All of this is basically gallery visits, open studio etc. To visit a potter personally, sit down and chat, have a personal tour etc. I would be so inclined to purchase something. I may even be so presumptive as to take a fine piece of my own work as a gift.

 

 

best,

Pres 




#121910 Help Keeping Clay Centered On Wheel

Posted by Pres on 08 February 2017 - 07:48 AM

Pres:

 

Ty for the explanations. One thing about watching your throwing videos, I have the luxury of asking questions about specific parts: most helpful.

This is where I am making my mistakes. I think I am trying to pull too much clay up in one pull???

 

When pulling anything, start with a stronger than you think pressure, and  get a healthy roll to start moving, then ease up on the pressure to move this thickness into the walls, not for added height in the beginning, then as you pull this "extra" clay is there to extend and thin the walls.

How many pulls total did it take you to reach your finished height?

They usually take about 4 pulls +/- one.

How much clay do you leave at the top-to further expand?

Rim of the raw form is between a 1/2 to 3/4.

What was the wall thickness of the final thrown piece?

Wall thickness is 1/4 to 3/8

 

Matthew V pointed out to me that I was not opening my form wide enough before I began to pull up. Now you are addressing my other weakness- not controlling my pulls.  Very much appreciate you taking your time to help me fine tune my throwing skills.

 

Nerd




#121681 Diamond Router On ^6 Bisqueware

Posted by Pres on 03 February 2017 - 05:25 PM

My lids always fit well, guess I'm lucky. However, I never liked the rough feel of the clay rubbing together on a lid and rim both being unglazed. My solution is very simple. I spread a solution of soft scrub and comet or other type of abrasive cleaner on the rim of the pot the lid goes on, then turn the lid back and forth to polish the clay surfaces. Extra step that takes little effort, but is noticed.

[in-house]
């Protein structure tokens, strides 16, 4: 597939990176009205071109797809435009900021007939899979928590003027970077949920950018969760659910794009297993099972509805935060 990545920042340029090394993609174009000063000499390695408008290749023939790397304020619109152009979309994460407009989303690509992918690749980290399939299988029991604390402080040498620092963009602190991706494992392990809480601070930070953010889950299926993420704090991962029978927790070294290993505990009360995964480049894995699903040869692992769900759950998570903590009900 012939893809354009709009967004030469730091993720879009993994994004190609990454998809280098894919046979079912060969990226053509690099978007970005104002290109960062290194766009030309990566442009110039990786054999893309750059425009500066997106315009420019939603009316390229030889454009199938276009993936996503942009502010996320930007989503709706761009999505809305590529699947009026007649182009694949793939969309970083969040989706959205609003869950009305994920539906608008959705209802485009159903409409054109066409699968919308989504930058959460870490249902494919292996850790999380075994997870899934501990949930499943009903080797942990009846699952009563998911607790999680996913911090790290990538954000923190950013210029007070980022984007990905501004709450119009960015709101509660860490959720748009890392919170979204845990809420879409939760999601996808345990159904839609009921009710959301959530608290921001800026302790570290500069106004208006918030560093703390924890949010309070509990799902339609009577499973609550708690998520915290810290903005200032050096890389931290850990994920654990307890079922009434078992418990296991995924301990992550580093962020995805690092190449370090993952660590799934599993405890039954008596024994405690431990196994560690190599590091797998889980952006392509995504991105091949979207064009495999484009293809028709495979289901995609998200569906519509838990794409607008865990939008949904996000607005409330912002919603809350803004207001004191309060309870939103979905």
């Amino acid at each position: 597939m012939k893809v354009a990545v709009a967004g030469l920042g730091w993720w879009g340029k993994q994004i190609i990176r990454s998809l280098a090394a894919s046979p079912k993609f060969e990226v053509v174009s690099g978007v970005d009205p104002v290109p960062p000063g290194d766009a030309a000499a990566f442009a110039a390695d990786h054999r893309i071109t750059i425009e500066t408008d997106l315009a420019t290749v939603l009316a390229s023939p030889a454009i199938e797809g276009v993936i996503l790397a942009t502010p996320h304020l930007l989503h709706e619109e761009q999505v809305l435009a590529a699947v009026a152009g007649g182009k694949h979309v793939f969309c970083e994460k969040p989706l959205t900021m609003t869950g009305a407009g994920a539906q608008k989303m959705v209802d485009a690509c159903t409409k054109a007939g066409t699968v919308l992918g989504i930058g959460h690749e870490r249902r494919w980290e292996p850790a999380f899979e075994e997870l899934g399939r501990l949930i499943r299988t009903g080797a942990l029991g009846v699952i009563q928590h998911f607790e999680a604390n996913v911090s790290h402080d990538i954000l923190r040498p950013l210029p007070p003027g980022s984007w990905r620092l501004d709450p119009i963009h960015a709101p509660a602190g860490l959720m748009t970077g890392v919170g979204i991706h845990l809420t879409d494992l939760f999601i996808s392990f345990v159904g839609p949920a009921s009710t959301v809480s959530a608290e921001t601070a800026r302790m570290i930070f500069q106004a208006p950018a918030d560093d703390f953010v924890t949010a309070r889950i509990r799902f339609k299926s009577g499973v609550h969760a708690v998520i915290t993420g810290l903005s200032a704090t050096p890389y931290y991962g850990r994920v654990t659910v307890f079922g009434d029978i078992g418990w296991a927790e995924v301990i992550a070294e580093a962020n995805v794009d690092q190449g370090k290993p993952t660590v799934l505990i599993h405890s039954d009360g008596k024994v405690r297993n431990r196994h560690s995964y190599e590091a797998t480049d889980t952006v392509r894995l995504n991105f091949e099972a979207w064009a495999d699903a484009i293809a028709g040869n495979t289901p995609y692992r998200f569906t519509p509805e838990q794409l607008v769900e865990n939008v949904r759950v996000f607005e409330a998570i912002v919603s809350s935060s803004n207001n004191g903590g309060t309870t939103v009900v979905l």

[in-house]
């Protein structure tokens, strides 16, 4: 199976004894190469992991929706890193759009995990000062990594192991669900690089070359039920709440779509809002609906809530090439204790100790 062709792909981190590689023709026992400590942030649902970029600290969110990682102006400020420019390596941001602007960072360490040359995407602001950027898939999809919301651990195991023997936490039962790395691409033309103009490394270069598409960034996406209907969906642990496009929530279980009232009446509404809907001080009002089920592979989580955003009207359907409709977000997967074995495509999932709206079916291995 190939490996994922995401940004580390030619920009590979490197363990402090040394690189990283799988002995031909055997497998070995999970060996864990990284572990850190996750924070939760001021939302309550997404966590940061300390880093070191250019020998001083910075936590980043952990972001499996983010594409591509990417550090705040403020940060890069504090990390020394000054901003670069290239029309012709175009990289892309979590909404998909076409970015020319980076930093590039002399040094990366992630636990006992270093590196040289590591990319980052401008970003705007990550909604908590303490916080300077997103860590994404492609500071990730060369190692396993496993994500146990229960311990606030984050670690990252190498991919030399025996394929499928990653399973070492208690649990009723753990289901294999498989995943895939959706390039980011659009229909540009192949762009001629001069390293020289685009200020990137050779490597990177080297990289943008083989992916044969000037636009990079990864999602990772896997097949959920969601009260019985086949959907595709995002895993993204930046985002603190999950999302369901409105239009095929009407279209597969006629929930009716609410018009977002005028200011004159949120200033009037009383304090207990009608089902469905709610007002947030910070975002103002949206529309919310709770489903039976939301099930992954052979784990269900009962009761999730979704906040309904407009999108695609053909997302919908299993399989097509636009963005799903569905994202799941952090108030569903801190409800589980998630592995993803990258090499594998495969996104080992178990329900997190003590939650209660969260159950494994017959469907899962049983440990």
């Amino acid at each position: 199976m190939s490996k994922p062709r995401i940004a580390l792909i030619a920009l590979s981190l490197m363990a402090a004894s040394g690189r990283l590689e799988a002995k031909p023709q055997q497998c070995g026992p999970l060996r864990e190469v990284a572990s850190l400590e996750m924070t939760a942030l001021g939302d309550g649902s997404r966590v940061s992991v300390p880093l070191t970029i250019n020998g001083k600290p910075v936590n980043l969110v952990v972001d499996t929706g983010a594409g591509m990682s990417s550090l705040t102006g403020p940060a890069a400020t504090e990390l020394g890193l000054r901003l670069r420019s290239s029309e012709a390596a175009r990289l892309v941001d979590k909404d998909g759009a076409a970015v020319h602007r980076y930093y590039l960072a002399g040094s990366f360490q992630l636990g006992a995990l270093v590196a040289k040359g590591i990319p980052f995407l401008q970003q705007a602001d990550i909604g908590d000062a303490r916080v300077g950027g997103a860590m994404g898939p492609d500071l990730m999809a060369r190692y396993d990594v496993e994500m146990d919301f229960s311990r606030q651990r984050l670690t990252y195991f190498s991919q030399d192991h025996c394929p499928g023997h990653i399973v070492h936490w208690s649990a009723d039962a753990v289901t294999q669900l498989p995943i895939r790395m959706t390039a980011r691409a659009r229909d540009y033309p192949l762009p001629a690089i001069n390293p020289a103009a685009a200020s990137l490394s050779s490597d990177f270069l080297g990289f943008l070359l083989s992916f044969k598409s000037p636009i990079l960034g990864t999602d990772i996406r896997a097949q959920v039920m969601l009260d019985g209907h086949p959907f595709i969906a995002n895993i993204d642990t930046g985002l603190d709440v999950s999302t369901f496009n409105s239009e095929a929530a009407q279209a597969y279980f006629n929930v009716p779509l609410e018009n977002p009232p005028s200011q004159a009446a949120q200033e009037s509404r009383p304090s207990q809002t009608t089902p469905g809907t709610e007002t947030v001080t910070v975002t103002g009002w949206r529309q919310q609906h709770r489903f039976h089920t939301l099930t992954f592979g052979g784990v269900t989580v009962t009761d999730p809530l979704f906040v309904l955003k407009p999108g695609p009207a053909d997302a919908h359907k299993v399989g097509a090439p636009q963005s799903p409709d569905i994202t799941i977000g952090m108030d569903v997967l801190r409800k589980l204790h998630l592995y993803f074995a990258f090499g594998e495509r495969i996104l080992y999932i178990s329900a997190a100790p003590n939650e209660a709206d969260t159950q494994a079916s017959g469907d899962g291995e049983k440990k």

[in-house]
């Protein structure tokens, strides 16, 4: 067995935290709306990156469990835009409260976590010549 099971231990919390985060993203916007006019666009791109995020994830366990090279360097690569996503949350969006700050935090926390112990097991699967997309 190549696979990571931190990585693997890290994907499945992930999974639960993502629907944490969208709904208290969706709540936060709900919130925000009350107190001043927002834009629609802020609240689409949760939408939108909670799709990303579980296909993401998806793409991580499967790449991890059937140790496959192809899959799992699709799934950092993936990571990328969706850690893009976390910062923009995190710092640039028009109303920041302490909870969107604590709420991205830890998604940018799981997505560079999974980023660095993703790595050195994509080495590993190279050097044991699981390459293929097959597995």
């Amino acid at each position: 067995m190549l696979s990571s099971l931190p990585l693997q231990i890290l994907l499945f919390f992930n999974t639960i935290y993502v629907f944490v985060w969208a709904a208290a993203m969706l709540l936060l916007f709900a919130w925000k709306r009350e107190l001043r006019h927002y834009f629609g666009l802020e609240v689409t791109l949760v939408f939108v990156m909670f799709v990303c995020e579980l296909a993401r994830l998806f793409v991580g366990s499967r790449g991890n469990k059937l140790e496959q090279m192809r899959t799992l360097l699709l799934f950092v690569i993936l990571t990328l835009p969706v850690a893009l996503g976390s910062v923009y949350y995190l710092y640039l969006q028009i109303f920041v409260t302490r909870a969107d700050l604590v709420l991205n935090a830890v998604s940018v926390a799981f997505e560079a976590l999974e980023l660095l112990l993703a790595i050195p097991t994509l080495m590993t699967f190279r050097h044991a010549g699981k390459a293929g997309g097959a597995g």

best,

Pres


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#121628 Help Keeping Clay Centered On Wheel

Posted by Pres on 02 February 2017 - 08:00 PM

Couple of things can help correct this:

 

  • Use the same position for your left hand as when centering, and then use the right hand braced against the left at the wrists to give support. If using the thumb, or fingers, use the top thumb section of the left to support the thumb/finger while opening.
  • Use a moderate, but not fast wheel speed
  • Stiffen the finger/fingers, and don't let them snap away from each other while opening
  • Always move hands away from the clay slowly so as to let the clay readjust to center after pressure, which pushes is off slightly.

 

 

best,

Pres




#121468 Poor Basic Skill Sets, And Their Consequences

Posted by Pres on 30 January 2017 - 11:28 AM

As I have said before, there are so many ways to center, and to throwing. I was demonstating this weekend-bowls. I did a 3 lb bowl, opening up with my hand, and throwing with only the aid of a sponge. This to show the "purist" attitude that I dealt with 30 years ago, where ribs were crutches. Then I threw a 15 lb bowl using my lft forearm to center, and my rt elbow to open up supporting the rt wrist with the left hand. So this showed that well centered piece of clay could be opened without using support on the outside. I also used ribs at in the shaping showing that you could move a rib up and down to expand the form without a hand on the outside to support the form. Again lots of fallacies out there, and habits that get broken after more experience on the wheel. Should a beginner try to open without the other hand for support, probably not. However, the options are there as you get comfortable with throwing, and the only way to get comfortable is throw. . .  throw . . . throw! :)